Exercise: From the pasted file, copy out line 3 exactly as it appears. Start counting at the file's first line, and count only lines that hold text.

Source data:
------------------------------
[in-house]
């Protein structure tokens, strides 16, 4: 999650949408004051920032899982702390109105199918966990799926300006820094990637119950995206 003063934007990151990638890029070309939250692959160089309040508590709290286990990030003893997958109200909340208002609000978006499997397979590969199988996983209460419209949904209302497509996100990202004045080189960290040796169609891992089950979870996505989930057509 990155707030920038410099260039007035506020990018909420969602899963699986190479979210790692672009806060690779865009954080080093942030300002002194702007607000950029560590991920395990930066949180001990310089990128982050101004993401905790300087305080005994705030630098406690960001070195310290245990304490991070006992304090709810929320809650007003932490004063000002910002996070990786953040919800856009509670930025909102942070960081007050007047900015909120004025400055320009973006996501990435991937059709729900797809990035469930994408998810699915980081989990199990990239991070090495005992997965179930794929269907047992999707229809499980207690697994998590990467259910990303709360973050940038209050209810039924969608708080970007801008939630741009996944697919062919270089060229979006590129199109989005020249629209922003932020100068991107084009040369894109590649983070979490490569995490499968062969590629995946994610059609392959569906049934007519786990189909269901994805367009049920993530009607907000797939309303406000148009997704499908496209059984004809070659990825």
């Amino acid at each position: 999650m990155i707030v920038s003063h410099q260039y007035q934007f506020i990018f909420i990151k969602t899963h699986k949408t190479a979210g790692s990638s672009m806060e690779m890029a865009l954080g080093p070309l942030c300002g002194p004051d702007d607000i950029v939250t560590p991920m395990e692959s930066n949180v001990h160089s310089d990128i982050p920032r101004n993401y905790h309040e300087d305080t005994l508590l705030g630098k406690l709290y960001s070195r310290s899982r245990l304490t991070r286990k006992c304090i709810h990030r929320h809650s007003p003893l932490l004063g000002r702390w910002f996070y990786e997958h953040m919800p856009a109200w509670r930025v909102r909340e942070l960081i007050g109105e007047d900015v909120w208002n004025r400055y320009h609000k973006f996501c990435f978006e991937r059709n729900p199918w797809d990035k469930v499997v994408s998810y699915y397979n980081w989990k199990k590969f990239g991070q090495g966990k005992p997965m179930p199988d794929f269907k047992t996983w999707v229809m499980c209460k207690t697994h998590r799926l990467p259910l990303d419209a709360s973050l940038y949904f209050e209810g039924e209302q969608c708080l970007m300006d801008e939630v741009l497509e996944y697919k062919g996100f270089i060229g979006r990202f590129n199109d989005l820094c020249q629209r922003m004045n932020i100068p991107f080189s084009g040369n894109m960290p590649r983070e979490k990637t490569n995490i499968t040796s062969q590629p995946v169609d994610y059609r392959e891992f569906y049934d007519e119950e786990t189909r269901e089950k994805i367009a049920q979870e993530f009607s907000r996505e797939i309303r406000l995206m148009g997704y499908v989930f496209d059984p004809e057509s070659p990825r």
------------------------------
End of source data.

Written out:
């Amino acid at each position: 999650m990155i707030v920038s003063h410099q260039y007035q934007f506020i990018f909420i990151k969602t899963h699986k949408t190479a979210g790692s990638s672009m806060e690779m890029a865009l954080g080093p070309l942030c300002g002194p004051d702007d607000i950029v939250t560590p991920m395990e692959s930066n949180v001990h160089s310089d990128i982050p920032r101004n993401y905790h309040e300087d305080t005994l508590l705030g630098k406690l709290y960001s070195r310290s899982r245990l304490t991070r286990k006992c304090i709810h990030r929320h809650s007003p003893l932490l004063g000002r702390w910002f996070y990786e997958h953040m919800p856009a109200w509670r930025v909102r909340e942070l960081i007050g109105e007047d900015v909120w208002n004025r400055y320009h609000k973006f996501c990435f978006e991937r059709n729900p199918w797809d990035k469930v499997v994408s998810y699915y397979n980081w989990k199990k590969f990239g991070q090495g966990k005992p997965m179930p199988d794929f269907k047992t996983w999707v229809m499980c209460k207690t697994h998590r799926l990467p259910l990303d419209a709360s973050l940038y949904f209050e209810g039924e209302q969608c708080l970007m300006d801008e939630v741009l497509e996944y697919k062919g996100f270089i060229g979006r990202f590129n199109d989005l820094c020249q629209r922003m004045n932020i100068p991107f080189s084009g040369n894109m960290p590649r983070e979490k990637t490569n995490i499968t040796s062969q590629p995946v169609d994610y059609r392959e891992f569906y049934d007519e119950e786990t189909r269901e089950k994805i367009a049920q979870e993530f009607s907000r996505e797939i309303r406000l995206m148009g997704y499908v989930f496209d059984p004809e057509s070659p990825r």